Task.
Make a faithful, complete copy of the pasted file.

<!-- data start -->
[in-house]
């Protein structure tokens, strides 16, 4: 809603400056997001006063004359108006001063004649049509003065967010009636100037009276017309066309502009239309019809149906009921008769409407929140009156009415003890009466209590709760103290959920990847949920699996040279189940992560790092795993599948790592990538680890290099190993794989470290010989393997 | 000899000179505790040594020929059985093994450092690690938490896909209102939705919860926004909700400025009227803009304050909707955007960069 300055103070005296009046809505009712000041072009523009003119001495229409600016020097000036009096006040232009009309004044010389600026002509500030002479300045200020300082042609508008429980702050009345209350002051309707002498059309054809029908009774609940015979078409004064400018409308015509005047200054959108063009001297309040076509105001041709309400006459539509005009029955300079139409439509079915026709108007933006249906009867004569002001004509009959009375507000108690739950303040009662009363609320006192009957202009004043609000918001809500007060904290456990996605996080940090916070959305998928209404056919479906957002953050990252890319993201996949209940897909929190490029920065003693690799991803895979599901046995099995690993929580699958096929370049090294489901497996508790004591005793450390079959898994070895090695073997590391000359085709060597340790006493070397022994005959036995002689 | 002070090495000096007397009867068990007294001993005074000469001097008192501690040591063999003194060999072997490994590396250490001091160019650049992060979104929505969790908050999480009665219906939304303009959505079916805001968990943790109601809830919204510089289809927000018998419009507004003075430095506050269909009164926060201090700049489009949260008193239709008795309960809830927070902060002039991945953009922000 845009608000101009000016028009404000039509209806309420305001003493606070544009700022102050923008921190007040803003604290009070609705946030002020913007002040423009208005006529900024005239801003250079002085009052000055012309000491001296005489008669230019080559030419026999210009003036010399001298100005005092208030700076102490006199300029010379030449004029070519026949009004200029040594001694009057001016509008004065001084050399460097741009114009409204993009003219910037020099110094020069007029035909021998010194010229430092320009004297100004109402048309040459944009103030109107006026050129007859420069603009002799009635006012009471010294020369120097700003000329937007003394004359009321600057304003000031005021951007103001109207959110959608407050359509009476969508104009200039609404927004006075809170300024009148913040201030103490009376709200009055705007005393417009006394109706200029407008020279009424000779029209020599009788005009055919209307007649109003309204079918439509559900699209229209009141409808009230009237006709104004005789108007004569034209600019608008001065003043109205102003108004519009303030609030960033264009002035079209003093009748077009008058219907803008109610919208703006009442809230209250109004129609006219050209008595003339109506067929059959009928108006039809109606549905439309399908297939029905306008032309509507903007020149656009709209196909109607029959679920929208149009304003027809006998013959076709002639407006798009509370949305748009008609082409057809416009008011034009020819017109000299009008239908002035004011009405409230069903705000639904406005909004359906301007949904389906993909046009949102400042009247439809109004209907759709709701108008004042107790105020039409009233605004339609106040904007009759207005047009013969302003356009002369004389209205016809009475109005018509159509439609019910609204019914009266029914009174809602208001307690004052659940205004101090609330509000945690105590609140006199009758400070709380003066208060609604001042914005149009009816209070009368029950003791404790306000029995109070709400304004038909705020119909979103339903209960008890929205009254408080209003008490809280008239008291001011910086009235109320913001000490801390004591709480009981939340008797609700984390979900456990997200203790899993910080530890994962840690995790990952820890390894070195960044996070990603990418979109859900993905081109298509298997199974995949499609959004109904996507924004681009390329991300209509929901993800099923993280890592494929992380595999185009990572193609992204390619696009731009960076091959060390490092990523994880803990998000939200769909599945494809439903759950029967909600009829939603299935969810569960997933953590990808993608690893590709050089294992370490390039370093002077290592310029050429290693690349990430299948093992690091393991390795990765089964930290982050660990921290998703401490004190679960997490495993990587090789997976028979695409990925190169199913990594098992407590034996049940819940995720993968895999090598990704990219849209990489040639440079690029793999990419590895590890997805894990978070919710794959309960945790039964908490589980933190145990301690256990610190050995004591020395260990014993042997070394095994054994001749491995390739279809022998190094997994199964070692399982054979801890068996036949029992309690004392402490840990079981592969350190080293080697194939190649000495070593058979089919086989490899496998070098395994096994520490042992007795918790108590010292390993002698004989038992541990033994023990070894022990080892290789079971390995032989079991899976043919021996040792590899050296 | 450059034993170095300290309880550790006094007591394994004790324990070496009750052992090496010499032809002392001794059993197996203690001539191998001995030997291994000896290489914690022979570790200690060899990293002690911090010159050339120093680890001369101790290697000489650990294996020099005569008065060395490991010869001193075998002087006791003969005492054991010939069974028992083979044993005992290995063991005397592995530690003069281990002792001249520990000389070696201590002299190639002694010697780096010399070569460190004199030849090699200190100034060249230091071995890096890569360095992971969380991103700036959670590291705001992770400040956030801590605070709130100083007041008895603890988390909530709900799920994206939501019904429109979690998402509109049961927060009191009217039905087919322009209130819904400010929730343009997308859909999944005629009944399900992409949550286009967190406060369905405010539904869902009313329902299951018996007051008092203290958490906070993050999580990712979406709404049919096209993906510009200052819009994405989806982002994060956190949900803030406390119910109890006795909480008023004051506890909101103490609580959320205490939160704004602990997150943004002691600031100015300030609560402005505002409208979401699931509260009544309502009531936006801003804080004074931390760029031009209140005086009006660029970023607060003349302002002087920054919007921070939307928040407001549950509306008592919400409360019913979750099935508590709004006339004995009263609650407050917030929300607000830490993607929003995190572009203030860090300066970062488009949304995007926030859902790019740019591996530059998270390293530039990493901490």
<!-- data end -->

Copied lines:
[in-house]
């Protein structure tokens, strides 16, 4: 809603400056997001006063004359108006001063004649049509003065967010009636100037009276017309066309502009239309019809149906009921008769409407929140009156009415003890009466209590709760103290959920990847949920699996040279189940992560790092795993599948790592990538680890290099190993794989470290010989393997 | 000899000179505790040594020929059985093994450092690690938490896909209102939705919860926004909700400025009227803009304050909707955007960069 300055103070005296009046809505009712000041072009523009003119001495229409600016020097000036009096006040232009009309004044010389600026002509500030002479300045200020300082042609508008429980702050009345209350002051309707002498059309054809029908009774609940015979078409004064400018409308015509005047200054959108063009001297309040076509105001041709309400006459539509005009029955300079139409439509079915026709108007933006249906009867004569002001004509009959009375507000108690739950303040009662009363609320006192009957202009004043609000918001809500007060904290456990996605996080940090916070959305998928209404056919479906957002953050990252890319993201996949209940897909929190490029920065003693690799991803895979599901046995099995690993929580699958096929370049090294489901497996508790004591005793450390079959898994070895090695073997590391000359085709060597340790006493070397022994005959036995002689 | 002070090495000096007397009867068990007294001993005074000469001097008192501690040591063999003194060999072997490994590396250490001091160019650049992060979104929505969790908050999480009665219906939304303009959505079916805001968990943790109601809830919204510089289809927000018998419009507004003075430095506050269909009164926060201090700049489009949260008193239709008795309960809830927070902060002039991945953009922000 845009608000101009000016028009404000039509209806309420305001003493606070544009700022102050923008921190007040803003604290009070609705946030002020913007002040423009208005006529900024005239801003250079002085009052000055012309000491001296005489008669230019080559030419026999210009003036010399001298100005005092208030700076102490006199300029010379030449004029070519026949009004200029040594001694009057001016509008004065001084050399460097741009114009409204993009003219910037020099110094020069007029035909021998010194010229430092320009004297100004109402048309040459944009103030109107006026050129007859420069603009002799009635006012009471010294020369120097700003000329937007003394004359009321600057304003000031005021951007103001109207959110959608407050359509009476969508104009200039609404927004006075809170300024009148913040201030103490009376709200009055705007005393417009006394109706200029407008020279009424000779029209020599009788005009055919209307007649109003309204079918439509559900699209229209009141409808009230009237006709104004005789108007004569034209600019608008001065003043109205102003108004519009303030609030960033264009002035079209003093009748077009008058219907803008109610919208703006009442809230209250109004129609006219050209008595003339109506067929059959009928108006039809109606549905439309399908297939029905306008032309509507903007020149656009709209196909109607029959679920929208149009304003027809006998013959076709002639407006798009509370949305748009008609082409057809416009008011034009020819017109000299009008239908002035004011009405409230069903705000639904406005909004359906301007949904389906993909046009949102400042009247439809109004209907759709709701108008004042107790105020039409009233605004339609106040904007009759207005047009013969302003356009002369004389209205016809009475109005018509159509439609019910609204019914009266029914009174809602208001307690004052659940205004101090609330509000945690105590609140006199009758400070709380003066208060609604001042914005149009009816209070009368029950003791404790306000029995109070709400304004038909705020119909979103339903209960008890929205009254408080209003008490809280008239008291001011910086009235109320913001000490801390004591709480009981939340008797609700984390979900456990997200203790899993910080530890994962840690995790990952820890390894070195960044996070990603990418979109859900993905081109298509298997199974995949499609959004109904996507924004681009390329991300209509929901993800099923993280890592494929992380595999185009990572193609992204390619696009731009960076091959060390490092990523994880803990998000939200769909599945494809439903759950029967909600009829939603299935969810569960997933953590990808993608690893590709050089294992370490390039370093002077290592310029050429290693690349990430299948093992690091393991390795990765089964930290982050660990921290998703401490004190679960997490495993990587090789997976028979695409990925190169199913990594098992407590034996049940819940995720993968895999090598990704990219849209990489040639440079690029793999990419590895590890997805894990978070919710794959309960945790039964908490589980933190145990301690256990610190050995004591020395260990014993042997070394095994054994001749491995390739279809022998190094997994199964070692399982054979801890068996036949029992309690004392402490840990079981592969350190080293080697194939190649000495070593058979089919086989490899496998070098395994096994520490042992007795918790108590010292390993002698004989038992541990033994023990070894022990080892290789079971390995032989079991899976043919021996040792590899050296 | 450059034993170095300290309880550790006094007591394994004790324990070496009750052992090496010499032809002392001794059993197996203690001539191998001995030997291994000896290489914690022979570790200690060899990293002690911090010159050339120093680890001369101790290697000489650990294996020099005569008065060395490991010869001193075998002087006791003969005492054991010939069974028992083979044993005992290995063991005397592995530690003069281990002792001249520990000389070696201590002299190639002694010697780096010399070569460190004199030849090699200190100034060249230091071995890096890569360095992971969380991103700036959670590291705001992770400040956030801590605070709130100083007041008895603890988390909530709900799920994206939501019904429109979690998402509109049961927060009191009217039905087919322009209130819904400010929730343009997308859909999944005629009944399900992409949550286009967190406060369905405010539904869902009313329902299951018996007051008092203290958490906070993050999580990712979406709404049919096209993906510009200052819009994405989806982002994060956190949900803030406390119910109890006795909480008023004051506890909101103490609580959320205490939160704004602990997150943004002691600031100015300030609560402005505002409208979401699931509260009544309502009531936006801003804080004074931390760029031009209140005086009006660029970023607060003349302002002087920054919007921070939307928040407001549950509306008592919400409360019913979750099935508590709004006339004995009263609650407050917030929300607000830490993607929003995190572009203030860090300066970062488009949304995007926030859902790019740019591996530059998270390293530039990493901490």